Philadelphia education officials voted last night to close down 23 schools across the city as a necessary cost-saving measure, despite months-long emotional protests and pleas from civil rights leaders and community activists to consider other options.
The single wave of closures—which will occur at the end of the current academic year—is believed to be one of the largest to have occurred in the nation.
City school officials said the district is facing the possibility of a $1.35 billion deficit over the next five years, which is forcing them to shut down under-enrolled schools across Philadelphia. The district says it has been paying for roughly 53,000 empty seats.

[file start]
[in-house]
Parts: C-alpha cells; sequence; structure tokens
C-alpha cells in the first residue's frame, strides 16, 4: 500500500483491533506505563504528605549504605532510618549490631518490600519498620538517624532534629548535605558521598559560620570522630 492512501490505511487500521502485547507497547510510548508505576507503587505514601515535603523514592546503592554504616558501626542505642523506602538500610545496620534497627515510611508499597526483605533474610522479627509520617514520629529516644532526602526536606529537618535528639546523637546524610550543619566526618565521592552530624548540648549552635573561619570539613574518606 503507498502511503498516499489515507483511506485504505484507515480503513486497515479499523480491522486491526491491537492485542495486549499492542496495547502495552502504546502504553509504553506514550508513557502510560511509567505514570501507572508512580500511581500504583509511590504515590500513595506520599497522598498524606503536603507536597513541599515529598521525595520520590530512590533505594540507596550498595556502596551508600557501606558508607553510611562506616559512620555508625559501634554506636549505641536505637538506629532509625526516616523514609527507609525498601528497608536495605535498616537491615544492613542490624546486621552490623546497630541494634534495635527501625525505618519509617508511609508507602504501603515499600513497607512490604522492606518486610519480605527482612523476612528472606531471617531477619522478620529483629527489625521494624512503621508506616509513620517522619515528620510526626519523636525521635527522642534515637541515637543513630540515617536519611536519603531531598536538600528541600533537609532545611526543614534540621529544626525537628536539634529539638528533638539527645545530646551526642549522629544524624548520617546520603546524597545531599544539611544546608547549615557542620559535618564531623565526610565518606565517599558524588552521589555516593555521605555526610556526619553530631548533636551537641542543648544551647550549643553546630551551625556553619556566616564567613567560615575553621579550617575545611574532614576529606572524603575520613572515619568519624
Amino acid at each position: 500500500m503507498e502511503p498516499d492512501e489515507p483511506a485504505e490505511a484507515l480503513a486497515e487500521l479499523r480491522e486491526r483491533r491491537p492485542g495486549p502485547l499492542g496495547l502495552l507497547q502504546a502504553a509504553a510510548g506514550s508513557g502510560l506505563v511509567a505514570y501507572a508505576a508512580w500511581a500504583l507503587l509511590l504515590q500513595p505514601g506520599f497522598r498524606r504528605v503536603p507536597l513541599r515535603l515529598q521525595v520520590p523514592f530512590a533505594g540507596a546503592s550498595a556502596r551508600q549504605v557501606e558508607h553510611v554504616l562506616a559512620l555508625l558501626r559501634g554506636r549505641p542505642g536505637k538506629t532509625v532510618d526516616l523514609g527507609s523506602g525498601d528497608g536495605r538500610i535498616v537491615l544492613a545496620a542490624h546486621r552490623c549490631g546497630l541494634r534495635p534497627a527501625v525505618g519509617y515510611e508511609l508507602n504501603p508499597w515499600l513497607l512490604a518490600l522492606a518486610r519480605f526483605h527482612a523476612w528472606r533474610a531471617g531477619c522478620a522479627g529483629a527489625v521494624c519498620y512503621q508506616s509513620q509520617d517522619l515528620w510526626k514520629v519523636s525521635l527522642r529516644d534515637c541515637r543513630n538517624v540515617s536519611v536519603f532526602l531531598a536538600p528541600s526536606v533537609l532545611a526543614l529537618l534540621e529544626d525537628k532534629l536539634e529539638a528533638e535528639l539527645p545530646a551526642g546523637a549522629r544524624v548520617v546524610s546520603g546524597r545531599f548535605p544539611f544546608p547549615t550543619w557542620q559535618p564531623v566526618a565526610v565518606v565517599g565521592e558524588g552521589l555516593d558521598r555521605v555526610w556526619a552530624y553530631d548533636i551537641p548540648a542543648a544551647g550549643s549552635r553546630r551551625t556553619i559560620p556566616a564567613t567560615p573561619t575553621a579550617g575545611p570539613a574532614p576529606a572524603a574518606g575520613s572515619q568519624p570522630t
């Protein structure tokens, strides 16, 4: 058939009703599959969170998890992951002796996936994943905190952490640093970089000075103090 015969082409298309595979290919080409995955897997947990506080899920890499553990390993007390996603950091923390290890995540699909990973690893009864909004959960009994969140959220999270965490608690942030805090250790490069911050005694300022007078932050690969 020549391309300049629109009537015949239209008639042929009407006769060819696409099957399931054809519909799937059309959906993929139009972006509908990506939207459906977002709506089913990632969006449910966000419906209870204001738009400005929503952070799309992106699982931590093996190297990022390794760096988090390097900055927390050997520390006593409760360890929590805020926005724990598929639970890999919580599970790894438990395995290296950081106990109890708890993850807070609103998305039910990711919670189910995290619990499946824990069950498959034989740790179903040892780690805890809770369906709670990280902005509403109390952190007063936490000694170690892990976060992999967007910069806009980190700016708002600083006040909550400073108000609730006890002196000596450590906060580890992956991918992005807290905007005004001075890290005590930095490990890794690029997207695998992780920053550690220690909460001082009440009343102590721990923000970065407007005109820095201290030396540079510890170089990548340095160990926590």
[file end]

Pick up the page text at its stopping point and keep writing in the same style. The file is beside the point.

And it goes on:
The Philadelphia School Reform Commission voted to spare four schools that were on the closure list recommended by Superintendent William R. Hite, Jr.
The vote came after a raucous day of demonstrations that included the arrest of 19 opponents of the closure plan. American Federation of Teachers President Randi Weingarten was among those arrested.
A recent study of 12 cities—including Philadelphia—found that after schools are shut down, districts struggle to repurpose empty buildings.
A version of this news article first appeared in the District Dossier blog.